Unprotected personal computers put UTSA network at risk

(Aug. 20, 2003)--Your unprotected personal computer may put the UTSA computer network at risk. The University of Texas at San Antonio has taken steps to protect the personal computers on its network from attacks by computer viruses and worms.

If you connect a desktop or laptop PC to the UTSA network, you should ensure that your PC is secure.

How do you know if your computer is infected? Some symptoms are:

  1. Your friends tell you that you have sent them e-mail with viruses. A virus is malicious computer code usually spread via e-mail. Many viruses send copies of themselves to all of the contacts in your e-mail address book. Some viruses will attack and delete files on your hard drive.
  2. Your computer reboots when you haven’t told it to. A computer worm does not require any user intervention -- your PC may be infected through an open port. A symptom of the recent LovSAN/Blaster worm is the automatic rebooting of a PC after a message is displayed about the Windows RPC (Remote Procedure Call) feature.

If your computer is infected, here is what you should do:

  • Make sure your Windows operating system has been updated. Microsoft releases service packs and patches designed to fix security flaws. Keeping your version of Windows current increases the security of your PC. Read about Microsoft security and how to protect your PC. Read more at PC Magazine.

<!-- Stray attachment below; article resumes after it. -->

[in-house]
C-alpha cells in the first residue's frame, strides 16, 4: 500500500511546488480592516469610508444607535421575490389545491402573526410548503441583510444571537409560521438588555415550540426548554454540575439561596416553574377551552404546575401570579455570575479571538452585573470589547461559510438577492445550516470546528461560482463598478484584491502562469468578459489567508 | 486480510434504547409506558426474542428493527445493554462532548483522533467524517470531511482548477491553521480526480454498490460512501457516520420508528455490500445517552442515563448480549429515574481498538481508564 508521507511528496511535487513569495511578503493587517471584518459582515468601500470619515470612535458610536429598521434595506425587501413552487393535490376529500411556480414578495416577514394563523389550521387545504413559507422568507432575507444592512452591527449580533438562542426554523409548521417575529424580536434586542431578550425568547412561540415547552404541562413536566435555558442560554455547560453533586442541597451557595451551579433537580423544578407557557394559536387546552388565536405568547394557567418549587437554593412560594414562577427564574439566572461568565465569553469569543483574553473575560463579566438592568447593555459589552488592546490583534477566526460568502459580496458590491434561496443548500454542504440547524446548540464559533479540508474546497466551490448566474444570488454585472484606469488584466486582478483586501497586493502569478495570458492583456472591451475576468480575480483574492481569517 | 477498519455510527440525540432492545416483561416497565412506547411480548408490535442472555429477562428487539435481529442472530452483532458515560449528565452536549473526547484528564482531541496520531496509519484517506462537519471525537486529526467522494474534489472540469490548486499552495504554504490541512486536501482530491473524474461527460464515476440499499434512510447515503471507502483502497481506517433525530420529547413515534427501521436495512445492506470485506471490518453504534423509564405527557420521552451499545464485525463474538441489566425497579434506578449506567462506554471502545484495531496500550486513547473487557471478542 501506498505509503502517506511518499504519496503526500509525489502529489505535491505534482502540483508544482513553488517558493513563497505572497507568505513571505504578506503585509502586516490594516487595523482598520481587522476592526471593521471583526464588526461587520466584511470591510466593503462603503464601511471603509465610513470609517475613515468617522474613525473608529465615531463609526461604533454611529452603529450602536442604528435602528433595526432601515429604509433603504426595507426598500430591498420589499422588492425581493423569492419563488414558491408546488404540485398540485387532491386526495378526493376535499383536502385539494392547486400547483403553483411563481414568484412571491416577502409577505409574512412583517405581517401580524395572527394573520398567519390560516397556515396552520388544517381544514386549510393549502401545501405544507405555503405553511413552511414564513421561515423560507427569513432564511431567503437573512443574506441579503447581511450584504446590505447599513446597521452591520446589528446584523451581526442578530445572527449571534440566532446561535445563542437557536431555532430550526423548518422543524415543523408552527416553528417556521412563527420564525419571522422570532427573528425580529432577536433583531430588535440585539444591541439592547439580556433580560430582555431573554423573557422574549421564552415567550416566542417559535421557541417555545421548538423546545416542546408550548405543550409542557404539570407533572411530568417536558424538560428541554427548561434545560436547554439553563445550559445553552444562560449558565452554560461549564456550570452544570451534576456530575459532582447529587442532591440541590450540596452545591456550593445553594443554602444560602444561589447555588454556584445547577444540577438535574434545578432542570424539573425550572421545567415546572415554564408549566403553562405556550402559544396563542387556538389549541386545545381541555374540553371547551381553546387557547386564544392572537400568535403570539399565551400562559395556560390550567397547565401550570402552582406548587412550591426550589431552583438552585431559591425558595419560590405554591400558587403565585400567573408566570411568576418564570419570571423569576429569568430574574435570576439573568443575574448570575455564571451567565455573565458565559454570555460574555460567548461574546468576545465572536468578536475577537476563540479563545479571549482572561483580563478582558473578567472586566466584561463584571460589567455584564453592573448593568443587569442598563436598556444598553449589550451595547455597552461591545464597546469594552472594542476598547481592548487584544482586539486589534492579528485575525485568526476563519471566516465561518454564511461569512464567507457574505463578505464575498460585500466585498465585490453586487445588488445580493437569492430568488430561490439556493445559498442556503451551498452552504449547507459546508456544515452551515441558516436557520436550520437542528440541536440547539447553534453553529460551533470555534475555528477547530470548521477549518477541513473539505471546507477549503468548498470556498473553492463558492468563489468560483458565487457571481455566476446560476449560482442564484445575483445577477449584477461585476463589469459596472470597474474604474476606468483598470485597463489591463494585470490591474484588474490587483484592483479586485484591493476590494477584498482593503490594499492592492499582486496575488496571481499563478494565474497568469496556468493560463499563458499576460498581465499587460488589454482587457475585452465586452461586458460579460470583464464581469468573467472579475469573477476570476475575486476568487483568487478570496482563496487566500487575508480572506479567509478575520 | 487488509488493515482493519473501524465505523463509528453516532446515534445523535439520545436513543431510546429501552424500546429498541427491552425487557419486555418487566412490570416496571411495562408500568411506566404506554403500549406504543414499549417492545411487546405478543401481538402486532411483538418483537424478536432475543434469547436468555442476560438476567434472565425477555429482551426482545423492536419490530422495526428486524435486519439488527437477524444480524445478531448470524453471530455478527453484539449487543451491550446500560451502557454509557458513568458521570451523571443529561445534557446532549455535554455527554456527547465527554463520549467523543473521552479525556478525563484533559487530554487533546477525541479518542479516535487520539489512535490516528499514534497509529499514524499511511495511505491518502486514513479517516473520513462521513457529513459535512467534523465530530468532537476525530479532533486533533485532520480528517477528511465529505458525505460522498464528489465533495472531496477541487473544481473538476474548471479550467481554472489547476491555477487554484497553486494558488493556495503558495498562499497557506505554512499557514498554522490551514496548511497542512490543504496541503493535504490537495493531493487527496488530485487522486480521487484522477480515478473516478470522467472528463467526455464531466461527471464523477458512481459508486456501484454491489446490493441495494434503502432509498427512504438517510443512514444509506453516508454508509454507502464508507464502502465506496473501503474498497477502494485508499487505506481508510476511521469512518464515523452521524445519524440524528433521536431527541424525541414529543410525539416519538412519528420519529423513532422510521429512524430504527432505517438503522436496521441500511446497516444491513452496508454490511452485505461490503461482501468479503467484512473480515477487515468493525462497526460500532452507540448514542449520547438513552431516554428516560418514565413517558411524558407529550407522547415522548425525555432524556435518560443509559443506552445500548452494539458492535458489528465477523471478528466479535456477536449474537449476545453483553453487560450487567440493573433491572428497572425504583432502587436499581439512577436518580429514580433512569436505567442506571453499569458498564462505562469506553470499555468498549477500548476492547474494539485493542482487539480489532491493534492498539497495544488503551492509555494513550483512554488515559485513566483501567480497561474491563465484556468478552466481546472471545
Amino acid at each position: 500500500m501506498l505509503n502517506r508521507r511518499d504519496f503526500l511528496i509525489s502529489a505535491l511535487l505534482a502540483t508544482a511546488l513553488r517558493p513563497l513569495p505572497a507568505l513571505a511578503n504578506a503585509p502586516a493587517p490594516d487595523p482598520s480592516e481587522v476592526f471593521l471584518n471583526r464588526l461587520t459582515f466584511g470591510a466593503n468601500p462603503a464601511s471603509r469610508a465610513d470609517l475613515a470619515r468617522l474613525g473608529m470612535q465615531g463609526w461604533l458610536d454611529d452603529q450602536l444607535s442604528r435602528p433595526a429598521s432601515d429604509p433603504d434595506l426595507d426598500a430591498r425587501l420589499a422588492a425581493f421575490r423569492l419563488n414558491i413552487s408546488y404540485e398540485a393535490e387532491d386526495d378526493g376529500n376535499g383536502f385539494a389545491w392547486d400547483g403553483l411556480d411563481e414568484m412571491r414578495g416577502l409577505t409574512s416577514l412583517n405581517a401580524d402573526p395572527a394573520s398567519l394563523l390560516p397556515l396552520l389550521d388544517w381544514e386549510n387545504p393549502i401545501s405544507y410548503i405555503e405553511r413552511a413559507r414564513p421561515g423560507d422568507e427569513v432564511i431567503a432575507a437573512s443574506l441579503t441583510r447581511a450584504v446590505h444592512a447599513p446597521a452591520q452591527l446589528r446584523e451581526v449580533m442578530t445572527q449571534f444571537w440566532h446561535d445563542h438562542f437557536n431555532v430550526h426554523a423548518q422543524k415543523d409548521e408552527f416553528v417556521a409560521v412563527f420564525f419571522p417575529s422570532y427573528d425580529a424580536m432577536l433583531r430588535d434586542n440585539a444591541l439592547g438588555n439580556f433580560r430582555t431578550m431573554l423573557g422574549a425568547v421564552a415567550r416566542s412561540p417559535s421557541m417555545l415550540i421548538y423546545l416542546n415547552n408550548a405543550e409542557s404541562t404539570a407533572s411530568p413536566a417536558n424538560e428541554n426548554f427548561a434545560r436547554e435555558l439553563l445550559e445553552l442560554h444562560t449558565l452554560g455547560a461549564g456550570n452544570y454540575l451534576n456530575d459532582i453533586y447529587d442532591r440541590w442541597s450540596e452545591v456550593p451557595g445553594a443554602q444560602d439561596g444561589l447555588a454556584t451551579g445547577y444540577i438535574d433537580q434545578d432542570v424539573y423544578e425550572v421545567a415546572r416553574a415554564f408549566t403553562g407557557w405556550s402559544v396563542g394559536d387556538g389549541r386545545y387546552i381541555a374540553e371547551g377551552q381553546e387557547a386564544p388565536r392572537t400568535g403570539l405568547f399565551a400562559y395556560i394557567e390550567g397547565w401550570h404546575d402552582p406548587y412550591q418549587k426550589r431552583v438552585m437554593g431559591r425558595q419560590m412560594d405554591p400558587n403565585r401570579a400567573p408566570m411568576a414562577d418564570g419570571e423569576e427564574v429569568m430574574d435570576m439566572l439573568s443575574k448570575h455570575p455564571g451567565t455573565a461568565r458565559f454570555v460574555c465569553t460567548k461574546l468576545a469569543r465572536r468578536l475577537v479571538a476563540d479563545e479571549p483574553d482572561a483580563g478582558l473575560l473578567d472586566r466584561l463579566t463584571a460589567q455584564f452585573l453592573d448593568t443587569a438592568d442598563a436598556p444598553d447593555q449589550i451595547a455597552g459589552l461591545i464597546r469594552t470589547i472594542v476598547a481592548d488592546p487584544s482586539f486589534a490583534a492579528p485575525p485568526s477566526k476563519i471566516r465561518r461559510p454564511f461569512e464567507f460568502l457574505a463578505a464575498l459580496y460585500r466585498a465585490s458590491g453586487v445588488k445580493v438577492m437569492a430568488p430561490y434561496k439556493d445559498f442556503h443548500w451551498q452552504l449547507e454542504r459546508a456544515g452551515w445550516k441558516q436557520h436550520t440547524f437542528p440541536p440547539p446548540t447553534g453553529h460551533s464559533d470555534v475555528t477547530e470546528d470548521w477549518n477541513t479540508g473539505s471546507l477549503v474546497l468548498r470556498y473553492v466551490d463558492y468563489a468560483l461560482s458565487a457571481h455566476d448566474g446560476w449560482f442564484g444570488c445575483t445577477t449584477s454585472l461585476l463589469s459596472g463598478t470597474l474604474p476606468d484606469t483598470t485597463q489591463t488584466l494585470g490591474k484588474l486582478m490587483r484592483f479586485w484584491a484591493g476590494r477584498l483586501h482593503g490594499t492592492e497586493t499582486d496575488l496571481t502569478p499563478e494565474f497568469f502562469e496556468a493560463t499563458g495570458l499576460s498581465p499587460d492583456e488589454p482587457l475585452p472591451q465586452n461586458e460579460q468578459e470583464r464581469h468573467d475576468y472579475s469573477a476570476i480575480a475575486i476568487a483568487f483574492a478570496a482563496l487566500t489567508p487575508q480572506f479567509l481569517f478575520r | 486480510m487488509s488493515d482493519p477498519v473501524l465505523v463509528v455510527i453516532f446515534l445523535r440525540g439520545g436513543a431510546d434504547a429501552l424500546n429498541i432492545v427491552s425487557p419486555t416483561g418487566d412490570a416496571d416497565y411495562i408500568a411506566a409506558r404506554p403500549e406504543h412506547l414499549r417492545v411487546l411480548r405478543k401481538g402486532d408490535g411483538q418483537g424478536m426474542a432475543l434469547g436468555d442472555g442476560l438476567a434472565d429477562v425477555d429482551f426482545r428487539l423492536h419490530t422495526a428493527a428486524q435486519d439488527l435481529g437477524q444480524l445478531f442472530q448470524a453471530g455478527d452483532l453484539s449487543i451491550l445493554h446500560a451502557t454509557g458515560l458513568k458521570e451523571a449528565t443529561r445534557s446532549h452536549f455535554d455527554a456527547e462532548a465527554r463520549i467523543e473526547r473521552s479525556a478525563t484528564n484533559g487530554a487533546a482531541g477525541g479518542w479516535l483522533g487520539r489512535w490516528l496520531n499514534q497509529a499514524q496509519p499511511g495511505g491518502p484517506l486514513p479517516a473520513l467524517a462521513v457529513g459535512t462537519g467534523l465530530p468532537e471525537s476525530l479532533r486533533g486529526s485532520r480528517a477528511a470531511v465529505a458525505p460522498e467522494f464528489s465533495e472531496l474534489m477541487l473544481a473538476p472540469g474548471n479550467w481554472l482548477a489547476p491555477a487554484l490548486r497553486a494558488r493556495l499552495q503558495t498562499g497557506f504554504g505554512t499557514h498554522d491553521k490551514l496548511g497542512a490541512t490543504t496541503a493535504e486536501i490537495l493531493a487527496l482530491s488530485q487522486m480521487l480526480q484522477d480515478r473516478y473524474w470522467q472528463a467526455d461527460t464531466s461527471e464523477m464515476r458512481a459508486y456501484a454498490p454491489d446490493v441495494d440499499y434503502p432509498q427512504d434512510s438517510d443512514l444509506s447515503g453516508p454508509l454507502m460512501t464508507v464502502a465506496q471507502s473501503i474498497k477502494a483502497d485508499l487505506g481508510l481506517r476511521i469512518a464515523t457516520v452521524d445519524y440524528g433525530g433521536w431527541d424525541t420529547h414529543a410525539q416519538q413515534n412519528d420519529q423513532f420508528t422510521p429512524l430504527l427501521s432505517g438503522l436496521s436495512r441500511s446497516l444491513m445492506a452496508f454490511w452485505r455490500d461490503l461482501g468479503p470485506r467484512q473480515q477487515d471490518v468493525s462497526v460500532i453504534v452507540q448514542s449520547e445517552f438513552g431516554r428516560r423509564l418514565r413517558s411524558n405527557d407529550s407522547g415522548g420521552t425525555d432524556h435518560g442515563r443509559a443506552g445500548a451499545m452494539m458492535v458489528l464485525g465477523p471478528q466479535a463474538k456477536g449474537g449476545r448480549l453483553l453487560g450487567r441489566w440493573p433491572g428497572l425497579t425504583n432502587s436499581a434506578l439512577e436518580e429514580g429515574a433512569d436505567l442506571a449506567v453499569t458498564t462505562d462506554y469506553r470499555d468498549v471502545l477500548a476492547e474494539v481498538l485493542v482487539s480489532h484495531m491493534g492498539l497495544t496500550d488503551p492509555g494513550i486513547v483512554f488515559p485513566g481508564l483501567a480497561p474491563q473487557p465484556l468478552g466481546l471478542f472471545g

• Install an anti-virus software program and update it on a regular basis. Most viruses are spread through e-mail messages. Clicking on an infected attachment can spread a virus that can cripple your PC or spread it to hundreds of other computers. If possible, configure your anti-virus software to accept automatic virus definition updates from the software company.
  • If you suspect your PC is infected, scan your PC for viruses. Check your software documentation for more information. Download the fix program from your software vendor. Some anti-virus software companies like McAfee offer a free Web-based service that can scan your PC for viruses.
  • Do not open suspicious e-mail attachments. Make sure your anti-virus software is set to automatically scan all incoming e-mail. Also, if you use Instant Messaging (IM) software or if you download music from Peer-to-Peer (P2P) networks like KaZaa, be aware that they can be used to spread viruses.
  • Activate your Internet Connection Firewall (ICF). Turning on your firewall can eliminate annoying, and possibly destructive, traffic from the Windows Messenger Service. Windows Messenger is intended to be used by computer network supervisors to broadcast important information, but it is now being used by unscrupulous spammers and hackers.

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